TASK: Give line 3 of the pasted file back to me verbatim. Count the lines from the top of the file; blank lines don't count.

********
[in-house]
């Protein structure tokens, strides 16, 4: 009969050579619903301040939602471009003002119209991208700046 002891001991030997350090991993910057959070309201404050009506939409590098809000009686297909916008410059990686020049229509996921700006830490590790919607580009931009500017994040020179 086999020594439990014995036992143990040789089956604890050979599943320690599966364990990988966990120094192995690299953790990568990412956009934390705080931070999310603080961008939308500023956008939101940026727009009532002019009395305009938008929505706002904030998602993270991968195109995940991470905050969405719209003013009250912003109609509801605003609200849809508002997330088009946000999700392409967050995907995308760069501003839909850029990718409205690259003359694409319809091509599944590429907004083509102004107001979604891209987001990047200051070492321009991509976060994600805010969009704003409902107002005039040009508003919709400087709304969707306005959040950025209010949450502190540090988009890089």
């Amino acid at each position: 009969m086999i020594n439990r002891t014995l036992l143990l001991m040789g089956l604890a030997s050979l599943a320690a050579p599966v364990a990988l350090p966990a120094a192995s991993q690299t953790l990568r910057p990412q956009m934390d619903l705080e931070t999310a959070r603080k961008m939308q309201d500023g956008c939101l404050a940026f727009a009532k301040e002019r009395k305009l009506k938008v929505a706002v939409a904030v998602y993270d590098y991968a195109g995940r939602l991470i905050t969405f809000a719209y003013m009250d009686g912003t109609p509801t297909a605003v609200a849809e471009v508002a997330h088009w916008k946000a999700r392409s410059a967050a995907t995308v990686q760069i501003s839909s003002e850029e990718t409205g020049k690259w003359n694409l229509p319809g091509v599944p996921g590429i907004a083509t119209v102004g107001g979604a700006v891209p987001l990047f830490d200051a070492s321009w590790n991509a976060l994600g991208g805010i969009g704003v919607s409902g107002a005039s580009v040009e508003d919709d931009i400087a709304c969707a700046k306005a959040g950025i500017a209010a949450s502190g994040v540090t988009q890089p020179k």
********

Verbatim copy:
């Amino acid at each position: 009969m086999i020594n439990r002891t014995l036992l143990l001991m040789g089956l604890a030997s050979l599943a320690a050579p599966v364990a990988l350090p966990a120094a192995s991993q690299t953790l990568r910057p990412q956009m934390d619903l705080e931070t999310a959070r603080k961008m939308q309201d500023g956008c939101l404050a940026f727009a009532k301040e002019r009395k305009l009506k938008v929505a706002v939409a904030v998602y993270d590098y991968a195109g995940r939602l991470i905050t969405f809000a719209y003013m009250d009686g912003t109609p509801t297909a605003v609200a849809e471009v508002a997330h088009w916008k946000a999700r392409s410059a967050a995907t995308v990686q760069i501003s839909s003002e850029e990718t409205g020049k690259w003359n694409l229509p319809g091509v599944p996921g590429i907004a083509t119209v102004g107001g979604a700006v891209p987001l990047f830490d200051a070492s321009w590790n991509a976060l994600g991208g805010i969009g704003v919607s409902g107002a005039s580009v040009e508003d919709d931009i400087a709304c969707a700046k306005a959040g950025i500017a209010a949450s502190g994040v540090t988009q890089p020179k």